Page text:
Diffusion of innovation
Launching new products and services
What the model looks like and how it works
We all love something new. New is one of the most powerful words in the marketing vocabulary. It promises improvements. It suggests excitement. Yet we all react to ‘new’ in different ways. Some of us cannot wait to get our hands on a new product. We love ‘new’ for the benefits it gives us and the status it conveys. Equally, some of us are fearful of ‘new’. Experience has told us that it often does not deliver what we hoped and wanted and for this reason we prefer sticking to what we know.
It follows, therefore, that new products and services are not embraced by everyone in the same way. An innovation that is launched into a market is diffused rapidly to some people and slowly to others. In order to explain the process by which a new idea or product is accepted, several theories have been proposed, as set out below.
The two-step process
This theory argues that new products and ideas are accepted first by a small group of the population – opinion leaders. These people are key to the diffusion of the new product – because if they like it, they will promote it and the general population will accept it. We can see this happening in certain markets where the voice of the opinion leader really does count. New cars are reviewed by journalists and their comments can have an enormous effect on the success of the launch. Theatre critics can make or break a new musical or play. Within companies there are gurus whose views on new products will influence people who work with them.
The trickle-down effect
Many new products are expensive in the first instance. Only the wealthy or the privileged few can afford them. This may give the product status in the eyes of the masses, who wait for the time when the price of the product falls and becomes more affordable. The first mobile phones cost a relative fortune and were the size of a brick, but they were only available to those with a high income or a high position in politics or business. As the prices tumbled they became available to us all, including kids at school.
The diffusion of innovations
This theory was promoted by Everett Rogers, who argued that any new product would be received in a different way by five groups of people:
- Innovators (accounting for 2.5 per cent of the population): a group of people who are always eager to be first to own a new product. These people are risk takers and want to be seen as leaders.
- Early adopters (accounting for 13.5 per cent of the population): this is an educated group of people, often young rather than old. They are leaders in their social environment.
- Early majority (accounting for 34 per cent of the population): as the name of this group suggests, it addresses a mass market where informed people begin to adopt the product.
- Late majority (accounting for 34 per cent of the population): eventually the product is accepted by a large but sceptical and traditional group of people, often made up of the lower socio-economic classes.
- Laggards (accounting for 16 per cent of the population): when everyone else has accepted the new product, those who have resisted it to the end finally give in.
Crossing the chasm
This theory assumes a gap or chasm between the different groups recognized by Rogers. The chasm theory was promoted by Geoffrey Moore, who began life as an academic, moved into corporate management and eventually became a consultant. He argues that in the earliest stages of a product launch there is a significant gap between the innovators and the early adopters and the early adopters and the early majority. He sees the very first buyers within a market as technology enthusiasts who will buy anything new just to see what the products are like. These geek-like people may not have any or much buying influence within an organization and so it is important to engage beyond them and move the products into the early adopters. This may be easier said than done because of the chasm that separates the groups.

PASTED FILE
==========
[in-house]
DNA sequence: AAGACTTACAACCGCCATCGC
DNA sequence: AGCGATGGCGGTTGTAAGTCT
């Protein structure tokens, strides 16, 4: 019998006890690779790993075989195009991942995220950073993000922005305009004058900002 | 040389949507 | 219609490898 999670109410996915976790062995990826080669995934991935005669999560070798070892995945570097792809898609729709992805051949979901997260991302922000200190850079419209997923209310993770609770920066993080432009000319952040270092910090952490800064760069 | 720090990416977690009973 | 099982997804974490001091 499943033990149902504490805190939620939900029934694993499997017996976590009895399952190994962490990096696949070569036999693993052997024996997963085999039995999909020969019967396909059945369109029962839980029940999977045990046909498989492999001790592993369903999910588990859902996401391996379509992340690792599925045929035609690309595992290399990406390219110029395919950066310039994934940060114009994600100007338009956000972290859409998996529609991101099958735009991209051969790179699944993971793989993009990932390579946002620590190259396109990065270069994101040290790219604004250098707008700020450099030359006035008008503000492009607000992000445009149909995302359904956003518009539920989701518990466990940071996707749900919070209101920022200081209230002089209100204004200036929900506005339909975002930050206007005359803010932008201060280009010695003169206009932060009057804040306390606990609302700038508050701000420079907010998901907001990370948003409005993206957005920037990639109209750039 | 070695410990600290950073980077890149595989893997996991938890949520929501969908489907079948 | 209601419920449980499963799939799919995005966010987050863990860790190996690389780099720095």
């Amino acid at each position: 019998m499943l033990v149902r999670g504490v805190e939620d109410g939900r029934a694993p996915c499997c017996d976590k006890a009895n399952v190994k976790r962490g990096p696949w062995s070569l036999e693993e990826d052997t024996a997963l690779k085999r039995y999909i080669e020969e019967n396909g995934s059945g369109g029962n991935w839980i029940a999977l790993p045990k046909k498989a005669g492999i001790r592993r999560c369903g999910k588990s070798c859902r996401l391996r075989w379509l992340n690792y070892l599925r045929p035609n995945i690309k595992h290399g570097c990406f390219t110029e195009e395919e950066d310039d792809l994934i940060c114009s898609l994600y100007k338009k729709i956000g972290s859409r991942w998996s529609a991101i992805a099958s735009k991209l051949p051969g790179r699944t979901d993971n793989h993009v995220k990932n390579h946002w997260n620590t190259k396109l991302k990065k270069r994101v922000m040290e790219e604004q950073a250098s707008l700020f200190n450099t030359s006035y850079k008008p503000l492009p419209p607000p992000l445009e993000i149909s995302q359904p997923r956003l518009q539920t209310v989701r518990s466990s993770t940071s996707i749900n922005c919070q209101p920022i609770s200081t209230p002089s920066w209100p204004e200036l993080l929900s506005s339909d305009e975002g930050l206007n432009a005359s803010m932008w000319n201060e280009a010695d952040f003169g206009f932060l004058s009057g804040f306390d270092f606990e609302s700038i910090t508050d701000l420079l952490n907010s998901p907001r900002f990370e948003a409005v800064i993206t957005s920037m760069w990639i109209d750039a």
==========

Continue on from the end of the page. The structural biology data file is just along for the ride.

Technology acceptance model
This theory is particularly associated with new technologies in which the adopter would need to believe that it would enhance their job performance without a huge degree of effort. For example, when computers were first launched, many people were fearful of the technology, believing that it would be a big effort to learn how to use these new tools and, to what effect, as they could do the job just as quickly in the traditional manner. The same could be said about software products, including dictation software, which, by the way, is being used to write this book.
It goes without saying that in order for someone to buy an innovative product they have to have knowledge of it. This means that the AIDA model plays an important role in building awareness, interest, desire and action. The decision to buy the product is based on someone’s belief that there will be a relative advantage compared to the product it supersedes. However, this is uncertain and many people are risk averse and so will postpone the decision until they have more evidence of its utility.
The diffusion of innovations
Rogers’s model of diffusion has become the most accepted of the theories. In his work, he determined proportions of any population that are likely to fall into the different groups – innovators, early adopters, early majority, late majority and laggards. He proposed that the distribution of these groups closely follows that which we would expect in a normal bell curve. He split the five groups so that half the population is to the left of the curve (people who are early to embrace innovation) and half is to the right-hand side of the curve (people who embrace innovation at a later stage). However, the classification of the adopters is not symmetrical and there are three categories adopting early and only two adopting late. This is because research shows that innovators and early adopters can be recognized as exclusive groups whereas the laggards are homogeneous.